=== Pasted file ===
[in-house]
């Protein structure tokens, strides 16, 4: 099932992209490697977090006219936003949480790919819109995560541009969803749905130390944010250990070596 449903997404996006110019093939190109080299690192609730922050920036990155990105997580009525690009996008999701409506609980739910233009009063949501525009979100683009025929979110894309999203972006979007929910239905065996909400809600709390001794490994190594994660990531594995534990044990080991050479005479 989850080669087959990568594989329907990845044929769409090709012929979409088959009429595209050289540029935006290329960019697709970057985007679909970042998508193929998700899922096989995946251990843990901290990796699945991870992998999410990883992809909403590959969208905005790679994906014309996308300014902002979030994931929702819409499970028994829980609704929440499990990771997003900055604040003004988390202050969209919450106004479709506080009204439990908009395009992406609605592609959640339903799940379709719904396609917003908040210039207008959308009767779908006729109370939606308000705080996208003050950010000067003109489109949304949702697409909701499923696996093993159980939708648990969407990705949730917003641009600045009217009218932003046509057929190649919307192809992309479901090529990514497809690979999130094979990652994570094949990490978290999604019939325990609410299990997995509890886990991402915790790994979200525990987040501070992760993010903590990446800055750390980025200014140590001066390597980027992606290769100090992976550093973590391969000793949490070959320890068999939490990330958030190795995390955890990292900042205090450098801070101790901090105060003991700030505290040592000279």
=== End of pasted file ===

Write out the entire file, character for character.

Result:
[in-house]
């Protein structure tokens, strides 16, 4: 099932992209490697977090006219936003949480790919819109995560541009969803749905130390944010250990070596 449903997404996006110019093939190109080299690192609730922050920036990155990105997580009525690009996008999701409506609980739910233009009063949501525009979100683009025929979110894309999203972006979007929910239905065996909400809600709390001794490994190594994660990531594995534990044990080991050479005479 989850080669087959990568594989329907990845044929769409090709012929979409088959009429595209050289540029935006290329960019697709970057985007679909970042998508193929998700899922096989995946251990843990901290990796699945991870992998999410990883992809909403590959969208905005790679994906014309996308300014902002979030994931929702819409499970028994829980609704929440499990990771997003900055604040003004988390202050969209919450106004479709506080009204439990908009395009992406609605592609959640339903799940379709719904396609917003908040210039207008959308009767779908006729109370939606308000705080996208003050950010000067003109489109949304949702697409909701499923696996093993159980939708648990969407990705949730917003641009600045009217009218932003046509057929190649919307192809992309479901090529990514497809690979999130094979990652994570094949990490978290999604019939325990609410299990997995509890886990991402915790790994979200525990987040501070992760993010903590990446800055750390980025200014140590001066390597980027992606290769100090992976550093973590391969000793949490070959320890068999939490990330958030190795995390955890990292900042205090450098801070101790901090105060003991700030505290040592000279």